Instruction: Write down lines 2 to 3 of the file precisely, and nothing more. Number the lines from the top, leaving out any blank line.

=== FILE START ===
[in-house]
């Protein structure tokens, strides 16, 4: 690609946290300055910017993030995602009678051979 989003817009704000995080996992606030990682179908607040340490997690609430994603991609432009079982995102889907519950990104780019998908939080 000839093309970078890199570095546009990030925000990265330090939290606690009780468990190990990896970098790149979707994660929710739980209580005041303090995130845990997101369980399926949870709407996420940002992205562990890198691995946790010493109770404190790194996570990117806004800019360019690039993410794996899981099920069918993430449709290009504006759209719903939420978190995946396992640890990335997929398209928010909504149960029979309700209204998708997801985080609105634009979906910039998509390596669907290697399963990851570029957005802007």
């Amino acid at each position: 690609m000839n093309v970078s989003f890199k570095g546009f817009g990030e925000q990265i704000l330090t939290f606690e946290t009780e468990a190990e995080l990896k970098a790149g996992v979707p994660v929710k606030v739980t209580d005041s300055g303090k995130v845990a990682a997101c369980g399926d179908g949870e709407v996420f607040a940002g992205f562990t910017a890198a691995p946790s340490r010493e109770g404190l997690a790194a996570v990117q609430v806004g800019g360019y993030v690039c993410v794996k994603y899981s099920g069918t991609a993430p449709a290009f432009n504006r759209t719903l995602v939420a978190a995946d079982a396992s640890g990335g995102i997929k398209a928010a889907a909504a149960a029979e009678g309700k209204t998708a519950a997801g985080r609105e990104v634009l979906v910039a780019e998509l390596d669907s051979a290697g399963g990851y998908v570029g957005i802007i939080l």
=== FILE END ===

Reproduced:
């Protein structure tokens, strides 16, 4: 690609946290300055910017993030995602009678051979 989003817009704000995080996992606030990682179908607040340490997690609430994603991609432009079982995102889907519950990104780019998908939080 000839093309970078890199570095546009990030925000990265330090939290606690009780468990190990990896970098790149979707994660929710739980209580005041303090995130845990997101369980399926949870709407996420940002992205562990890198691995946790010493109770404190790194996570990117806004800019360019690039993410794996899981099920069918993430449709290009504006759209719903939420978190995946396992640890990335997929398209928010909504149960029979309700209204998708997801985080609105634009979906910039998509390596669907290697399963990851570029957005802007």
């Amino acid at each position: 690609m000839n093309v970078s989003f890199k570095g546009f817009g990030e925000q990265i704000l330090t939290f606690e946290t009780e468990a190990e995080l990896k970098a790149g996992v979707p994660v929710k606030v739980t209580d005041s300055g303090k995130v845990a990682a997101c369980g399926d179908g949870e709407v996420f607040a940002g992205f562990t910017a890198a691995p946790s340490r010493e109770g404190l997690a790194a996570v990117q609430v806004g800019g360019y993030v690039c993410v794996k994603y899981s099920g069918t991609a993430p449709a290009f432009n504006r759209t719903l995602v939420a978190a995946d079982a396992s640890g990335g995102i997929k398209a928010a889907a909504a149960a029979e009678g309700k209204t998708a519950a997801g985080r609105e990104v634009l979906v910039a780019e998509l390596d669907s051979a290697g399963g990851y998908v570029g957005i802007i939080l």